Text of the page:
Phase 1 Study of Telisotuzumab Vedotin in Patients with c-Met–Mutated Advanced NSCLC
Telisotuzumab vedotin (teliso-V), an anti–c-Met antibody conjugated with a tubulin inhibitor payload, is active in selected patients with advanced c-Met–positive non–small-cell lung cancer (NSCLC).
Telisotuzumab vedotin (teliso-V) is an anti–c-Met antibody conjugated with a tubulin inhibitor cytotoxic agent. The aim of this phase 2 trial was to explore safety and efficacy of teliso-V in cohorts of patients with c-Met–positive advanced non–small-cell lung cancer (NSCLC) based on their histopathology and EGFR mutation status, as well as patient subgroups based on c-Met expression (stage 1), followed by expansion into an appropriately selected population for further evaluation of safety and efficacy (stage 2).1
Patients enrolled in this study of teliso-V had an Eastern Cooperative Oncology Group performance status score of 0 or 1 and received 1 or 2 prior lines of therapy for NSCLC, including cytotoxic chemotherapy, immunotherapy, and targeted therapy. Their c-Met status was determined centrally by immunohistochemistry (IHC, SP44 antibody). Membrane staining ≥25% 3+ or ≥75% 1+ was considered positive for nonsquamous and squamous NSCLC, respectively. The dose of teliso-V was 1.9 mg/kg every 2 weeks. The study’s primary end point was objective response rate (ORR) per central review in patients with at least 12 weeks of follow-up. Secondary end points were duration of response, disease control rate, progression-free survival, and overall survival.1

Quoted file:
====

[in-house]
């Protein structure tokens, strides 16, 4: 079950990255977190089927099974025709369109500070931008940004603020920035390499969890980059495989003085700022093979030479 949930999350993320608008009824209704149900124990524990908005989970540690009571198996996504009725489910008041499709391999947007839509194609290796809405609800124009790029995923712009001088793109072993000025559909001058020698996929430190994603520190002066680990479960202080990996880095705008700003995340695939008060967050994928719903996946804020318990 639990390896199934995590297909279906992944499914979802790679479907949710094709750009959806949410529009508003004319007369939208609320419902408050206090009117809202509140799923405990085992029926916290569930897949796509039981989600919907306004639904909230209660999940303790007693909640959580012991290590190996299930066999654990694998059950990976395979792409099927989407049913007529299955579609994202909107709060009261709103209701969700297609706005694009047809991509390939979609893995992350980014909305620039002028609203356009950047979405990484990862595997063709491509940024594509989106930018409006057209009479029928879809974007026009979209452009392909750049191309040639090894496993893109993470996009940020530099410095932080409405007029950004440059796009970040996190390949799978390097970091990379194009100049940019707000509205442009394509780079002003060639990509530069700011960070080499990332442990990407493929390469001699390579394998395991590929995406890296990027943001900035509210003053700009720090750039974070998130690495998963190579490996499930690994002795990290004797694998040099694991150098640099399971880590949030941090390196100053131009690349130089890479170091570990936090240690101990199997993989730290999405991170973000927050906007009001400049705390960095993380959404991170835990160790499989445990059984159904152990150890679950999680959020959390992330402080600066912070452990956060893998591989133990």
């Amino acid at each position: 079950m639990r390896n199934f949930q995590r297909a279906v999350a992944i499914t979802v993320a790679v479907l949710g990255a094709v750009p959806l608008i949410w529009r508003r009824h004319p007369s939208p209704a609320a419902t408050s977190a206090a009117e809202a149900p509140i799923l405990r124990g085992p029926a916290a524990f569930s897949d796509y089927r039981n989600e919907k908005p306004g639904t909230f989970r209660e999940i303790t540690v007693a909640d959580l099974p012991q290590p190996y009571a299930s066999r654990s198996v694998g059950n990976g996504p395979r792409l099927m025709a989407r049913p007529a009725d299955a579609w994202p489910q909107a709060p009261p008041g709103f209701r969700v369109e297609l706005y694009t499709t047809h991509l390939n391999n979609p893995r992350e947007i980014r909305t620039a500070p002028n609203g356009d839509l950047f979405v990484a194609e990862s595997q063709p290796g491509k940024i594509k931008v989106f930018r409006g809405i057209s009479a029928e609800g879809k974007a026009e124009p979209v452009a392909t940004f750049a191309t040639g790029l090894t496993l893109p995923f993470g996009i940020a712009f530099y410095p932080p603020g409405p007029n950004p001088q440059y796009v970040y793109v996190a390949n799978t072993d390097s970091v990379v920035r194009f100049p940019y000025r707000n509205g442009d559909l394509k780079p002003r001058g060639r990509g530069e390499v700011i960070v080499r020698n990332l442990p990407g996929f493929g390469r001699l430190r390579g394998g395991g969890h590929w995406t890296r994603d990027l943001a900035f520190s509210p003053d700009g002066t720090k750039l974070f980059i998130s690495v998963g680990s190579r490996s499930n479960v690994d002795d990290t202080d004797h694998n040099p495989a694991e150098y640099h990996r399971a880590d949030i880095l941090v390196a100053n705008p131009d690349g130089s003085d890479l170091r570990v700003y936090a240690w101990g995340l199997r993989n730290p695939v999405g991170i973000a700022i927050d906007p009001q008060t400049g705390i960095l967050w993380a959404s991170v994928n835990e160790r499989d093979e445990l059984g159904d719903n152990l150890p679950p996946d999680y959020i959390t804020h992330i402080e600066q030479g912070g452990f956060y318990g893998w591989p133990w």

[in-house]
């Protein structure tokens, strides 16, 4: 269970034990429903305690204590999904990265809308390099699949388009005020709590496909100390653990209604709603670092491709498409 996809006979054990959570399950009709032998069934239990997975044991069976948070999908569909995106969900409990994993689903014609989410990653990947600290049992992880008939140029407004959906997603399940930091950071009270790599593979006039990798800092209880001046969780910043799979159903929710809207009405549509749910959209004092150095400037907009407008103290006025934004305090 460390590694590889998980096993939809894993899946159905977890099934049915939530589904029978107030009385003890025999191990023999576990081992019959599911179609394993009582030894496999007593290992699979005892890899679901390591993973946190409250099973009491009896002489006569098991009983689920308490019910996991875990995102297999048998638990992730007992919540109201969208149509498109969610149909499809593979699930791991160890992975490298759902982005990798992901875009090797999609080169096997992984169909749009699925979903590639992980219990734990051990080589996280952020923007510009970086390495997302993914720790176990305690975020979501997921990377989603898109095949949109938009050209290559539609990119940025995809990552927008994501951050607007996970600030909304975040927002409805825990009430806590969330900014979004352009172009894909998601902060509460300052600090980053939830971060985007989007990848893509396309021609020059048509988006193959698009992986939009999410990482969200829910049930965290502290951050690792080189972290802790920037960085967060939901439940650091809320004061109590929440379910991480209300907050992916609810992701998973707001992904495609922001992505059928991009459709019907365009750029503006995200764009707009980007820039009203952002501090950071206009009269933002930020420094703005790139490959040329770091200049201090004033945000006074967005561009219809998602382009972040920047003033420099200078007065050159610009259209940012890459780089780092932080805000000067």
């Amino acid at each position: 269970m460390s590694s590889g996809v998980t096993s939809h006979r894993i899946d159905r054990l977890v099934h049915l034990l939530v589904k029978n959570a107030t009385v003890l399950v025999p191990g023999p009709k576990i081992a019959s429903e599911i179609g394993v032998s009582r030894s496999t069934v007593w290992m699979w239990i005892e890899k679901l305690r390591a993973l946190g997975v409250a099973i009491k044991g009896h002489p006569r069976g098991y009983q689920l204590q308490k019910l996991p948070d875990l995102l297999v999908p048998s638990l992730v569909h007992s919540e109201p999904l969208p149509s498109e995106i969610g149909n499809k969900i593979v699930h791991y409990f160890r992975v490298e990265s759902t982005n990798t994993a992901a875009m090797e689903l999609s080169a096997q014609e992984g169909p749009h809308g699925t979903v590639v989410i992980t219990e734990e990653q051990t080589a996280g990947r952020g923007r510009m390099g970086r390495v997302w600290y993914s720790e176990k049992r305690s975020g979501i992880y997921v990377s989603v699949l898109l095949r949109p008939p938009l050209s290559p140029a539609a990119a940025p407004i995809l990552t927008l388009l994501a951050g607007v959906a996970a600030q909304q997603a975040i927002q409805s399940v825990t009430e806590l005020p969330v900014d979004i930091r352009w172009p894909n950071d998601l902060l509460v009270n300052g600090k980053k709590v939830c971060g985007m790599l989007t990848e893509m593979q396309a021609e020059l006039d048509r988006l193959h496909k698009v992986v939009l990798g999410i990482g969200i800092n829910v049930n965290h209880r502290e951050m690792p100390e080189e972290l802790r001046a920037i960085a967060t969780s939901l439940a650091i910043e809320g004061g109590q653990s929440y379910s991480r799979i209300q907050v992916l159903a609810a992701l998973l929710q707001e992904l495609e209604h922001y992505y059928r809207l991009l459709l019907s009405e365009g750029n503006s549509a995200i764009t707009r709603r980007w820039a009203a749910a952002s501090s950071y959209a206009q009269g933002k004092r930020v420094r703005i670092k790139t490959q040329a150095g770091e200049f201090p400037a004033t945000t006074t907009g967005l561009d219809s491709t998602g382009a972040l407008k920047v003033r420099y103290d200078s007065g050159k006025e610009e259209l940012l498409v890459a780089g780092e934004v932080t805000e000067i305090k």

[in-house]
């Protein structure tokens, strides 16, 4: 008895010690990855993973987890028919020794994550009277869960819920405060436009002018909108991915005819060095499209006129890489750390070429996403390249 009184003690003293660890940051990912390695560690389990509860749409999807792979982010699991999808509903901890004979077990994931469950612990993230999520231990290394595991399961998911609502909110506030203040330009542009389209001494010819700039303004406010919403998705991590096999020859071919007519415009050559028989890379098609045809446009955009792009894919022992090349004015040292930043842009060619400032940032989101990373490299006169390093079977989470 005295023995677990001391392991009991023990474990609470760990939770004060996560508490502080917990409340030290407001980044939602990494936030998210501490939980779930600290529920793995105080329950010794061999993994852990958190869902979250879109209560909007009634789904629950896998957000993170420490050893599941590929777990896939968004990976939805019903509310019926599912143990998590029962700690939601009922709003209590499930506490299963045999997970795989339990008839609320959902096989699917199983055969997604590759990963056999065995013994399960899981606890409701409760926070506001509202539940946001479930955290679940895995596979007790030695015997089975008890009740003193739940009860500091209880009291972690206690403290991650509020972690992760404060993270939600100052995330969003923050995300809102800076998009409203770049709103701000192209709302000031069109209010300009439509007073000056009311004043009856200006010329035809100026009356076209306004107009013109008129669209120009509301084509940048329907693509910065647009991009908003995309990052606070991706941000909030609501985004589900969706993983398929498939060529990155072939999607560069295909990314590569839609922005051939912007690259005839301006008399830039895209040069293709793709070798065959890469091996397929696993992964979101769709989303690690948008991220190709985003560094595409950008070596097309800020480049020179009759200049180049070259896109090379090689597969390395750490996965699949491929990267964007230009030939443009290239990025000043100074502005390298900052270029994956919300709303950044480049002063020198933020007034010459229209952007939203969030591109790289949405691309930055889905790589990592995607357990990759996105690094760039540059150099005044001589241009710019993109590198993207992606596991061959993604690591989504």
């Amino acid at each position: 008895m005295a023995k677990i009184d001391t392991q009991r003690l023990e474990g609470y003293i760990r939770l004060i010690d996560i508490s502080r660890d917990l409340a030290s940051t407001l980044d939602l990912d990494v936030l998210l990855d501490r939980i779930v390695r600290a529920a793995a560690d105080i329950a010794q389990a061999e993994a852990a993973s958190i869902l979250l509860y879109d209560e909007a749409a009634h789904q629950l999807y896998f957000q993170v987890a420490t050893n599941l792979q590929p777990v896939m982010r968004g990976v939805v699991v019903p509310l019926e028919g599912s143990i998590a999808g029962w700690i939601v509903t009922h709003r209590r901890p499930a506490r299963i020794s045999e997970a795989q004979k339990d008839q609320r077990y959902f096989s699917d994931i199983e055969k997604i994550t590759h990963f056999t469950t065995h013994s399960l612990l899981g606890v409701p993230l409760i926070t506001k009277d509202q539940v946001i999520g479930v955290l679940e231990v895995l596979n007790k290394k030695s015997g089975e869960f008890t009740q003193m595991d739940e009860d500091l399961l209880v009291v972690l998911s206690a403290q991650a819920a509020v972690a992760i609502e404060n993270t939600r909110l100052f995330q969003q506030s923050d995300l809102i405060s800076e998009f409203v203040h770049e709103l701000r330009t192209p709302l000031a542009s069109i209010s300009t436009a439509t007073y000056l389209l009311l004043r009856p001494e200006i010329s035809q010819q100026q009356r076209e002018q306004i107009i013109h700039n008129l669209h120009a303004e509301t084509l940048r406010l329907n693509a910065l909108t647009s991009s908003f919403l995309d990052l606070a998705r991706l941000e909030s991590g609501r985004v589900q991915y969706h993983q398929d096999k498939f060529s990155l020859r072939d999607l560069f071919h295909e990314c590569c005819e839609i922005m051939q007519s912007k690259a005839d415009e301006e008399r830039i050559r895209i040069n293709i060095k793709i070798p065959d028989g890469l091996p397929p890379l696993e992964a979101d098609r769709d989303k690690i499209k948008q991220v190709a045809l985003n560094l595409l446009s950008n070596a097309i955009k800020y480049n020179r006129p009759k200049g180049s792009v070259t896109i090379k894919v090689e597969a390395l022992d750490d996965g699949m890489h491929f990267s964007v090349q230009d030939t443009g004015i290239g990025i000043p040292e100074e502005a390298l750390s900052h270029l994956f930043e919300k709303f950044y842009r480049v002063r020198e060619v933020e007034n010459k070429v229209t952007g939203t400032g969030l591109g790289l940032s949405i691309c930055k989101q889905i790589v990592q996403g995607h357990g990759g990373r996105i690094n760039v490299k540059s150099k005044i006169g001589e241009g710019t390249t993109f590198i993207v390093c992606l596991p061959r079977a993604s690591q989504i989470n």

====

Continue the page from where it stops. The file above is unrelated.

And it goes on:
In the nonsquamous EGFR wild-type (WT) cohort, the ORR associated with teliso-V was 35.1%. In the c-Met high group, ORR was 53.8%, while in the c-Met intermediate group, ORR was 25.0%. The ORR was deemed “modest” in the squamous and EGFR-mutated cohorts.1
Grade ≥3 adverse events (AEs) occurred in 44% of patients receiving teliso-V. The most common events (≥2%) were malignant neoplasm progression (6.2%), pneumonia (5.3%), hyponatremia (4.4%), anemia (2.7%), dyspnea (2.7%), fatigue (2.7%), increased GGT (2.7%), peripheral sensory neuropathy (2.7%), and pneumonitis (2.7%). Grade 5 AEs that investigators considered possibly related to teliso-V were sudden death, dyspnea, and pneumonitis (1 event each).1
Researchers summarized by sharing that the ORR in nonsquamous EGFR WT NSCLC was encouraging enough to move this patient cohort to stage 2 of the teliso-V trial. In this cohort, ORR was highest in the c-Met high group, although also clinically meaningful in the c-Met intermediate group. Enrollment in the squamous NSCLC cohort was stopped, while enrollment into the EGFR-mutated cohort continues until the next interim analysis.1
1. Camidge DR, Moiseenko F, Cicin I, et al. Telisotuzumab vedotin (teliso-v) monotherapy in patients with previously treated c-Met+ advanced non-small cell lung cancer. Presented at: American Association of Cancer Research Annual Meeting 2021; April 10-15, 2021. Abstract CT179.